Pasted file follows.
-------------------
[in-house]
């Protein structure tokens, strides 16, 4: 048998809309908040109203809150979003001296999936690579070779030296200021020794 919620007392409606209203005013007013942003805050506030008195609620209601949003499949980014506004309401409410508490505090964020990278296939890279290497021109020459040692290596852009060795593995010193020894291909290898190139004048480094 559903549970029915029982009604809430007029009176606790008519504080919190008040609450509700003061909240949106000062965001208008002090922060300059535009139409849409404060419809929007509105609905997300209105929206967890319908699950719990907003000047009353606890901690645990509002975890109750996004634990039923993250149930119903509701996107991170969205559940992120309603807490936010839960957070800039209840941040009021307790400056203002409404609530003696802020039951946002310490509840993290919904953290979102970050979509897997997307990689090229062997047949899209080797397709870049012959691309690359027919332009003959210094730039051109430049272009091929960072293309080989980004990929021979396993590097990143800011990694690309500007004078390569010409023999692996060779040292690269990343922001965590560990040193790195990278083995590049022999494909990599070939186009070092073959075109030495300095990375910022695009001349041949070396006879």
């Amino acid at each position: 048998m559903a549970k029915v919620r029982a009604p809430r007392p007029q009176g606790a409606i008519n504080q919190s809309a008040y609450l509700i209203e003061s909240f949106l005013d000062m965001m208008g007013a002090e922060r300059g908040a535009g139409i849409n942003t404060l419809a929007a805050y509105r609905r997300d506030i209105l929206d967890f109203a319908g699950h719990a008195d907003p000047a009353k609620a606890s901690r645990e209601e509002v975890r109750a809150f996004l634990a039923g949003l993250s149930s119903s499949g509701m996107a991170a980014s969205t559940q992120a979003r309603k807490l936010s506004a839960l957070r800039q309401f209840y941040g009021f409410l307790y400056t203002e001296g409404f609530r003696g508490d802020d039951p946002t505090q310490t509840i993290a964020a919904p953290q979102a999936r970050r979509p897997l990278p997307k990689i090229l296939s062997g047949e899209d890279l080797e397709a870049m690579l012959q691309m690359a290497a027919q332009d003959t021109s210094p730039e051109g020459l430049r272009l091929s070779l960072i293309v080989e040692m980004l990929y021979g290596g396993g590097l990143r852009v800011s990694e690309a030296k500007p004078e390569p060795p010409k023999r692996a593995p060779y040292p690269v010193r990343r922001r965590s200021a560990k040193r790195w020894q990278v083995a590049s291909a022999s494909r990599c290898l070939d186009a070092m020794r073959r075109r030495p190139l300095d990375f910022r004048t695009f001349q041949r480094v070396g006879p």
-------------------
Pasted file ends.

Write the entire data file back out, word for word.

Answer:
[in-house]
């Protein structure tokens, strides 16, 4: 048998809309908040109203809150979003001296999936690579070779030296200021020794 919620007392409606209203005013007013942003805050506030008195609620209601949003499949980014506004309401409410508490505090964020990278296939890279290497021109020459040692290596852009060795593995010193020894291909290898190139004048480094 559903549970029915029982009604809430007029009176606790008519504080919190008040609450509700003061909240949106000062965001208008002090922060300059535009139409849409404060419809929007509105609905997300209105929206967890319908699950719990907003000047009353606890901690645990509002975890109750996004634990039923993250149930119903509701996107991170969205559940992120309603807490936010839960957070800039209840941040009021307790400056203002409404609530003696802020039951946002310490509840993290919904953290979102970050979509897997997307990689090229062997047949899209080797397709870049012959691309690359027919332009003959210094730039051109430049272009091929960072293309080989980004990929021979396993590097990143800011990694690309500007004078390569010409023999692996060779040292690269990343922001965590560990040193790195990278083995590049022999494909990599070939186009070092073959075109030495300095990375910022695009001349041949070396006879």
């Amino acid at each position: 048998m559903a549970k029915v919620r029982a009604p809430r007392p007029q009176g606790a409606i008519n504080q919190s809309a008040y609450l509700i209203e003061s909240f949106l005013d000062m965001m208008g007013a002090e922060r300059g908040a535009g139409i849409n942003t404060l419809a929007a805050y509105r609905r997300d506030i209105l929206d967890f109203a319908g699950h719990a008195d907003p000047a009353k609620a606890s901690r645990e209601e509002v975890r109750a809150f996004l634990a039923g949003l993250s149930s119903s499949g509701m996107a991170a980014s969205t559940q992120a979003r309603k807490l936010s506004a839960l957070r800039q309401f209840y941040g009021f409410l307790y400056t203002e001296g409404f609530r003696g508490d802020d039951p946002t505090q310490t509840i993290a964020a919904p953290q979102a999936r970050r979509p897997l990278p997307k990689i090229l296939s062997g047949e899209d890279l080797e397709a870049m690579l012959q691309m690359a290497a027919q332009d003959t021109s210094p730039e051109g020459l430049r272009l091929s070779l960072i293309v080989e040692m980004l990929y021979g290596g396993g590097l990143r852009v800011s990694e690309a030296k500007p004078e390569p060795p010409k023999r692996a593995p060779y040292p690269v010193r990343r922001r965590s200021a560990k040193r790195w020894q990278v083995a590049s291909a022999s494909r990599c290898l070939d186009a070092m020794r073959r075109r030495p190139l300095d990375f910022r004048t695009f001349q041949r480094v070396g006879p």